While post-ChikV-CIR patients currently make up only a tiny portion of inflammatory arthritis (IA) patients in our practice, there remains the question of whether we can truly lump these patients into an inflammatory group. It is important to keep ChikV in mind in those patients with a history of travel to higher-risk countries. Confirming the diagnosis may have an impact on prognosis for the patient and how quickly one pursues the IA treatment paradigm. Moreover, a significant percentage of patients may improve and not require DMARDs, but rather supportive NSAIDs and the tincture of time. On a cautionary note, post-ChikV-CIR prevalence may increase, thanks to the contributions of the mosquito vectors and climate change.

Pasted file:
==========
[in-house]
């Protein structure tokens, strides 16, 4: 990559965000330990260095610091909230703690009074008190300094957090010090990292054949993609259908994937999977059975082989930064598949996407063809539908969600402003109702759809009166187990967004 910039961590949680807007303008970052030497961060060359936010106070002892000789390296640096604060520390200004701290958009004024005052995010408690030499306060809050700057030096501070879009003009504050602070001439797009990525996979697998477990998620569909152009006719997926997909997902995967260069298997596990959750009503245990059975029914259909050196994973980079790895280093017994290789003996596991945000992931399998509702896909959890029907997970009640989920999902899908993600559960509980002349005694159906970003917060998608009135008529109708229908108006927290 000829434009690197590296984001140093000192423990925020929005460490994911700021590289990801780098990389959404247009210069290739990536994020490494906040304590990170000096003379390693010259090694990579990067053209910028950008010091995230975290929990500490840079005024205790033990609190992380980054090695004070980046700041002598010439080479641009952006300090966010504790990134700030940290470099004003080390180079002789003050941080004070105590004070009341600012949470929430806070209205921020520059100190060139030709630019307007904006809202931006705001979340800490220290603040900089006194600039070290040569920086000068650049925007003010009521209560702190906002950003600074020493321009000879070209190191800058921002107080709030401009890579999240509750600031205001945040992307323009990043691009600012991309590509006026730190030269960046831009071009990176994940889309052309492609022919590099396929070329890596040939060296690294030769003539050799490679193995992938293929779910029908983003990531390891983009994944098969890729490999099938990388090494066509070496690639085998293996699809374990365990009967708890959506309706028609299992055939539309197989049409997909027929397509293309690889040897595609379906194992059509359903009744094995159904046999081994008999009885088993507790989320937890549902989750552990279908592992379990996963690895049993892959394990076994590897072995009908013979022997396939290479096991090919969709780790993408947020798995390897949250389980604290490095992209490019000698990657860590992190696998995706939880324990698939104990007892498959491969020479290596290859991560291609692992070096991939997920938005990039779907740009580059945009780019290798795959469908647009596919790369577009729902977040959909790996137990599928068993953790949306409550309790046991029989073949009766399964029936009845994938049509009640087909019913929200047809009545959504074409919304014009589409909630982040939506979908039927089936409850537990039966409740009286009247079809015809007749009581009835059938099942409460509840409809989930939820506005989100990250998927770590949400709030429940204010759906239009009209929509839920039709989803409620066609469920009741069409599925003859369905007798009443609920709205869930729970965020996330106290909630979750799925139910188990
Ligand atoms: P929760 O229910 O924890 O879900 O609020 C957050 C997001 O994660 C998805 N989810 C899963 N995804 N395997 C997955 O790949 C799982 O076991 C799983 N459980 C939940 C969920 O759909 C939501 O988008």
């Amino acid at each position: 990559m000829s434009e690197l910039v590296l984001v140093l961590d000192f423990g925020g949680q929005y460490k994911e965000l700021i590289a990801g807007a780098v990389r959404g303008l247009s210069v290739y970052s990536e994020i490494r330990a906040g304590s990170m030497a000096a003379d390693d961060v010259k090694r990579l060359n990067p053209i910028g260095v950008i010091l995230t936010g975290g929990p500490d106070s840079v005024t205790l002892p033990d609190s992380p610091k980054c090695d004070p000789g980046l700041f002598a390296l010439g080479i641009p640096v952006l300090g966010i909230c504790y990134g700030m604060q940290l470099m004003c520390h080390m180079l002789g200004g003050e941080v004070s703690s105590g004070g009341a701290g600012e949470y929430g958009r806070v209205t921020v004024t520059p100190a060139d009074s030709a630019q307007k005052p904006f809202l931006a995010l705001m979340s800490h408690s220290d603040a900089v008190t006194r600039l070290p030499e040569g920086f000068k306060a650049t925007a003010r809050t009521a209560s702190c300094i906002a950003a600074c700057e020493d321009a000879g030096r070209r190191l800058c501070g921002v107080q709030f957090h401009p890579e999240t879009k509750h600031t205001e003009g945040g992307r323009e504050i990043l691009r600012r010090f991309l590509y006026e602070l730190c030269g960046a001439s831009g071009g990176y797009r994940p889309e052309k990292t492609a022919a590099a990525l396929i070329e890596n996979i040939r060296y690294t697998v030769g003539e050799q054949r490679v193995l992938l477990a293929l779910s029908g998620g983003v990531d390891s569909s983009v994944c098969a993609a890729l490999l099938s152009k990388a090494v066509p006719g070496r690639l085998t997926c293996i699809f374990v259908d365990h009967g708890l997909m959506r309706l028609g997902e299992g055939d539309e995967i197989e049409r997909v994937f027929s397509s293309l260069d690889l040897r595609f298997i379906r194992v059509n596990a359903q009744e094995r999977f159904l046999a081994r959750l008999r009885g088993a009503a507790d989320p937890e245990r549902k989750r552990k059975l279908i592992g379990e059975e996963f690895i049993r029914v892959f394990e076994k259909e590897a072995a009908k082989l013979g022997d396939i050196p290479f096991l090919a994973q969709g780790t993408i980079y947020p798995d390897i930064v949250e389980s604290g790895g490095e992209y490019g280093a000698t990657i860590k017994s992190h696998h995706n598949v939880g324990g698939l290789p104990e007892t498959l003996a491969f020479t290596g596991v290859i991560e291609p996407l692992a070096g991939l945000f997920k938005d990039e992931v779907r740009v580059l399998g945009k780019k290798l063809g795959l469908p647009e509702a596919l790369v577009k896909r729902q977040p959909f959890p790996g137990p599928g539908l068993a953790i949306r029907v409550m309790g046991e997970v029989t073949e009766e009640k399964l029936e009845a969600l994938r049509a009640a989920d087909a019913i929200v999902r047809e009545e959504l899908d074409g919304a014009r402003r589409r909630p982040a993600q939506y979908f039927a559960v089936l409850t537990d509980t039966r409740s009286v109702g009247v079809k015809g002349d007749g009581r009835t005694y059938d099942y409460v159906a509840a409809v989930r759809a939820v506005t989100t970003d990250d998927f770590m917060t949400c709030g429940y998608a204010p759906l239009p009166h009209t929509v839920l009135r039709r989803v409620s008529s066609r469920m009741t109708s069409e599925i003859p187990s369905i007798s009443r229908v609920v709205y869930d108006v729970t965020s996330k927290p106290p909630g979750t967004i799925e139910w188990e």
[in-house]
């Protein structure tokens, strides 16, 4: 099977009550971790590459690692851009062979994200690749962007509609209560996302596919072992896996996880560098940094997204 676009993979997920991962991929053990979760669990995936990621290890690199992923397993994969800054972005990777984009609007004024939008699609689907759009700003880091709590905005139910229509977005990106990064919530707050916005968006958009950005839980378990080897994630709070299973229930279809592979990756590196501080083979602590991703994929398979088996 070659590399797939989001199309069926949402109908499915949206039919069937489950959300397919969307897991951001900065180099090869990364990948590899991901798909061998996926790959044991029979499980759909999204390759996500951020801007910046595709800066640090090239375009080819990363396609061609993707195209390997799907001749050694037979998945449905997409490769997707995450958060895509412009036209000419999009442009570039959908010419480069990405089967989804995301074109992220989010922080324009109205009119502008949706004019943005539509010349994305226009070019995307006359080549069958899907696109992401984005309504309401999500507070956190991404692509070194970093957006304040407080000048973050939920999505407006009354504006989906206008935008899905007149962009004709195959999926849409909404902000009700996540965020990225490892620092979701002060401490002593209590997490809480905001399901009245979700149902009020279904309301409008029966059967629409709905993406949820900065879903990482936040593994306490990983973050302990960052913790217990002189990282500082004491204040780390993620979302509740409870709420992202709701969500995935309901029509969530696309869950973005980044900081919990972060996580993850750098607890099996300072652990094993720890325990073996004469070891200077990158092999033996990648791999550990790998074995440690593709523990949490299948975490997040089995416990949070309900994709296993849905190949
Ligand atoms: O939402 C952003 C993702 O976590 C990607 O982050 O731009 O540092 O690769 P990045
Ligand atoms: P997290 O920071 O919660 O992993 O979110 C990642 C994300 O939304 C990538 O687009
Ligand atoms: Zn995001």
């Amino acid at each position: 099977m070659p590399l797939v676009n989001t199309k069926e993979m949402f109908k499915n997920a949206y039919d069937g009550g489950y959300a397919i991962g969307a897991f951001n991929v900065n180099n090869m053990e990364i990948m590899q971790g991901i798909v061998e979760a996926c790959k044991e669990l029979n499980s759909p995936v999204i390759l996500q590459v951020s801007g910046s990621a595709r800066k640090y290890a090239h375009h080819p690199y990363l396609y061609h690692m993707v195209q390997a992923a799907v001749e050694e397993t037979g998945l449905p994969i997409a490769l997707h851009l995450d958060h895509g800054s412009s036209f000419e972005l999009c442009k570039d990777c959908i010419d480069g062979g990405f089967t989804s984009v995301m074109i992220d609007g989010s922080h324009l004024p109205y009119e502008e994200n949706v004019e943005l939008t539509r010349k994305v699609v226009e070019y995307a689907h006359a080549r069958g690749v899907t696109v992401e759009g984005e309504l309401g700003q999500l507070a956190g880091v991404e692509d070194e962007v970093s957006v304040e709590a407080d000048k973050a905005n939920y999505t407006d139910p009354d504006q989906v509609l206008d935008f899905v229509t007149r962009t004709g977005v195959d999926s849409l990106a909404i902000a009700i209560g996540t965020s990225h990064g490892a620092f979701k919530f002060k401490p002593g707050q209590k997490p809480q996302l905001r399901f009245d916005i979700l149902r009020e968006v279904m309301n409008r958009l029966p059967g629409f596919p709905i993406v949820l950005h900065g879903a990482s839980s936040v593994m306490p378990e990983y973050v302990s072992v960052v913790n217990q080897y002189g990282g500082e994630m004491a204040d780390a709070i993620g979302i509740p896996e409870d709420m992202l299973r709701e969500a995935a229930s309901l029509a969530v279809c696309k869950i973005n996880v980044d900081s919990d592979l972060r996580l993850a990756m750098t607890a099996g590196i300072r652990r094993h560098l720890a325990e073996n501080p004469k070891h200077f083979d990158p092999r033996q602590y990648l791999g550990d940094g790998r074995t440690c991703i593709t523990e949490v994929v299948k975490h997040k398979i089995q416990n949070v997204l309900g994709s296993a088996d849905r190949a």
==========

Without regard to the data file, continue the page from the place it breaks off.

Suggested Readings

1. Wilson ME. UpToDate: Chikungunya fever. April 13, 2016. Available at:

2. Rodriquez-Morales AJ, Cardona-Ospina JA, Fernanda Urban-Garzon S, et al. Prevalence of post-Chikungunya Chronic Inflammatory Rheumatism: A Systematic Review and Meta-Analysis. Arthritis Care Res (Hoboken). 2016 Mar 25. [Epub ahead of print].

3. Zeana C, Kelly P, Heredia W, et al. Post-chikungunya rheumatic disorders in travelers after return from the Caribbean. Travel Med Infect Dis 2016; 14(1):21-5.

Stephanie Keeling, MD, MSc, FRCPC
Associate Professor of Medicine,
University of Alberta
Edmonton, Alberta